Archive for September, 2006

Charter school optimism

September 29, 2006

(Appearing in the Daily News, Letters to the Editor, 9/29/06)
As readers of the Daily News will know, a local group of parents and educators have been working on the plans for the Palouse Prairie School, a new public charter school in Moscow. It is based on the Expeditionary Learning Outward Bound, a learning model that emphasizes love of learning and the importance of service to the community; there are some 150 ELOB schools around the country, including two highly successful ones in Boise and Pocatello. Now, at a milestone, we want to provide everyone with an update, and to thank the community for the strong support the proposed school has received.

As part of the process of starting a public school, a school charter that meets all the requirements of Idaho law has to be written. It is quite a tome, and a critically important one, as it will steer the school in years to come. While assembling the charter, we have strived to work with the community as much as possible, first through a public presentation in May, then through presence at the Farmers Market, and most recently at a public hearing organized by the Moscow School District. We have been greatly heartened by the amazing support for the school from the community, especially so at the public hearing. As a result of that meeting and many helpful suggestions from Moscow School District Superintendent Candis Donicht, her staff and the Moscow School Board, we now have a completed charter in hand, ready for submission to the Idaho Charter Commission. We expect to receive word from the commission in November about the fate of our application. We are optimistic the school can open in fall 2007.

If you would like to receive updates on the progress of the school plans, please send an e-mail to info@palouseprairieschool.org.

Olle Pellmyr, Palouse Prairie School, Educational Organization, Moscow

Outcome of Beebe Rezone — Mayor can’t decide

September 19, 2006

CORRECTION, see this retraction.


Original post follows:

I don’t know how Omie is going to cover it, but the events reminded me of the childhood song…

The noble Duke of York, he had 10,000 men.
He marched them up the hill,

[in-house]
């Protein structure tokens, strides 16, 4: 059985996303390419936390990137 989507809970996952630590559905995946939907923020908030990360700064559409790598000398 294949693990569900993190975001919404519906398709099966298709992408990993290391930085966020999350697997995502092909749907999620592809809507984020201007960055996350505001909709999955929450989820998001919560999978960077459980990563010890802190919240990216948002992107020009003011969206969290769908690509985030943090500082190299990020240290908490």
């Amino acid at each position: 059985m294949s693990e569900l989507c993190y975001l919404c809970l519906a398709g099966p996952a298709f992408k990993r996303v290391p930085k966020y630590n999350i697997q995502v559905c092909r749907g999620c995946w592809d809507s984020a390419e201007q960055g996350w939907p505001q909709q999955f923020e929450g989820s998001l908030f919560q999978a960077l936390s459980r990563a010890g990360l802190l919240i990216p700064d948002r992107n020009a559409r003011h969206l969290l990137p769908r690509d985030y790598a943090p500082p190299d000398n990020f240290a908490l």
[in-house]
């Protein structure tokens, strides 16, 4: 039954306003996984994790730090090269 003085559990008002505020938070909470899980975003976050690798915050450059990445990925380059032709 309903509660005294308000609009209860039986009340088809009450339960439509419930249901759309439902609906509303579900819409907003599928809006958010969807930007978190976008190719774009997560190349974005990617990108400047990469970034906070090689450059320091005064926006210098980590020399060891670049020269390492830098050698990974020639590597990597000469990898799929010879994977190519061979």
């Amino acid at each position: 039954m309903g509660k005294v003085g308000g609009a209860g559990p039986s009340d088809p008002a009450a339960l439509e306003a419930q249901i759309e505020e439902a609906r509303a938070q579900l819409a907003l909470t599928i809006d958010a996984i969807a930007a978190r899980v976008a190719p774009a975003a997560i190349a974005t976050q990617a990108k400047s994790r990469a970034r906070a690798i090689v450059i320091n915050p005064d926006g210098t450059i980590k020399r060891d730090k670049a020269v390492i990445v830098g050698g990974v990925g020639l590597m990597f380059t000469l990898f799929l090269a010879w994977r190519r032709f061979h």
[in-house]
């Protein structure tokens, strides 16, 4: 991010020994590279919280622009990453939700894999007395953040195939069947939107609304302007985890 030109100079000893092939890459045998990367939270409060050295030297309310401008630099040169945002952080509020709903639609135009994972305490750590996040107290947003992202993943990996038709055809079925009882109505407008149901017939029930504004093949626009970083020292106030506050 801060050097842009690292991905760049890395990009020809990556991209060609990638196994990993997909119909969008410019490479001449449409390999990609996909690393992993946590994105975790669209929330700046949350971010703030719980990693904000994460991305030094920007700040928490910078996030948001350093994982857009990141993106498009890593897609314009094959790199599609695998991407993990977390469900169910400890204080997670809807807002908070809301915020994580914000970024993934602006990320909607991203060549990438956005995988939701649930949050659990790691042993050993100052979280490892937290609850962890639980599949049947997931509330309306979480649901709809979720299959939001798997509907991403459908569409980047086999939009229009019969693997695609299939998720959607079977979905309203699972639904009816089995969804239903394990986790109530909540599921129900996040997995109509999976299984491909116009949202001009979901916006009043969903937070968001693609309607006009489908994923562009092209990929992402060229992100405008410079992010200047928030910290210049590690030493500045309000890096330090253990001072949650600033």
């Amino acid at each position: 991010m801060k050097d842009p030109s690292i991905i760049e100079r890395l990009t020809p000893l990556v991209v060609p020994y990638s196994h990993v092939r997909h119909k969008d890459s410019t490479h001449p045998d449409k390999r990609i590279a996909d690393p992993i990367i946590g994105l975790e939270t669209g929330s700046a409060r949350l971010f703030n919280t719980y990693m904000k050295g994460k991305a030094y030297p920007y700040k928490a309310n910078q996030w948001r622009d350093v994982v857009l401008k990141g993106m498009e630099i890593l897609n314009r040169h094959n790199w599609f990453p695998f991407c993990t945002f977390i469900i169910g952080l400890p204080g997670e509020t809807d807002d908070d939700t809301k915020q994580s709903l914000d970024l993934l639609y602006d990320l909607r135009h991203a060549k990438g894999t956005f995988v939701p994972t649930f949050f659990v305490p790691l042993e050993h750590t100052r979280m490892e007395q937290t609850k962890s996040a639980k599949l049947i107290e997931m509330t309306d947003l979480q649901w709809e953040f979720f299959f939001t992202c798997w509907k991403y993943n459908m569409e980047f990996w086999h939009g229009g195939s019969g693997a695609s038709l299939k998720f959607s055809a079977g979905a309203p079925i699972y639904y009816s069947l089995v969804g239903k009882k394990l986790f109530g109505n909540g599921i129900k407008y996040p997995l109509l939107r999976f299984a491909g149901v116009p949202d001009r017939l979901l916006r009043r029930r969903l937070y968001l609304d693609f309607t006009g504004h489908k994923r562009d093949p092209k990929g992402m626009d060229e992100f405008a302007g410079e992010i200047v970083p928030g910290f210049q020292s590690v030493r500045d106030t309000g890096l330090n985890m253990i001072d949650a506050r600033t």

he marched then down again…
First they voted it up,
and then they voted it down,
and then they voted half-way up,
which was neither up nor down.

To make matters worse, they repeated the first verse again, moving to pass the rezone, moving to pass the rezone with ‘parking mitigation’ (would that run with the land, if so how??), moving to deny the rezone, moving to table the whole mess for 6 months. Each vote was 3-3 and each time Mayor Chaney sided with the side that would keep any decision from getting made.

The issues seemed to be providing parking and readings of the Comp Plan vs readings of the Zoning code. The Comp Plan says one thing about new CBD and parking, the strict constructionists say the zone is what the zone is (I’m in their camp).

So, approve the rezone with no parking would fail because some wanted parking stipulated.

Add a mitigation plan for parking would fail with those who had problems changing the zone with extra requirements.
Denying the whole thing failed, because “My God” (quote Pall) this is something we want.

Ament wanted to put the whole project on the shelf and couldn’t get a second.

So after at least 6 votes, maybe more the decision was tabled for 2 weeks (first Monday in October) Nobody can talk to anybody.

I can say this, there was good speaking from the audience: Bob and Betsy, a letter from Bruce Livingston, Tom Bode, Kit Crane and BJ. They all made it a thorny issue with multiple facets.

While it got mentioned, no one on Council really said how they think about NSA being required to provide parking in its CUP and this rezone being (or not) similarly required. I think the difference is the CUP was allowing something exceptional in a zone, this is expanding the zone.

My take. Nancy needs to express an opinion, she was given all three choices (yes, no, maybe) at least twice.

Reasons to support the Beebe Rezone

September 19, 2006

This issue is before the Moscow City Council, it involves the rezone of 2+ acres in two parcels in south downtown Moscow, from Industrial to Central Business District (CBD). The parcels each are occupied by a white concrete (mostly) grain elevator. The railroad has pulled out and the elevators are not in use. One is adjacent to the city Hospital.

My comments 9/18/06

Educators talk about the 3Rs. I want to address the 3Ps tonight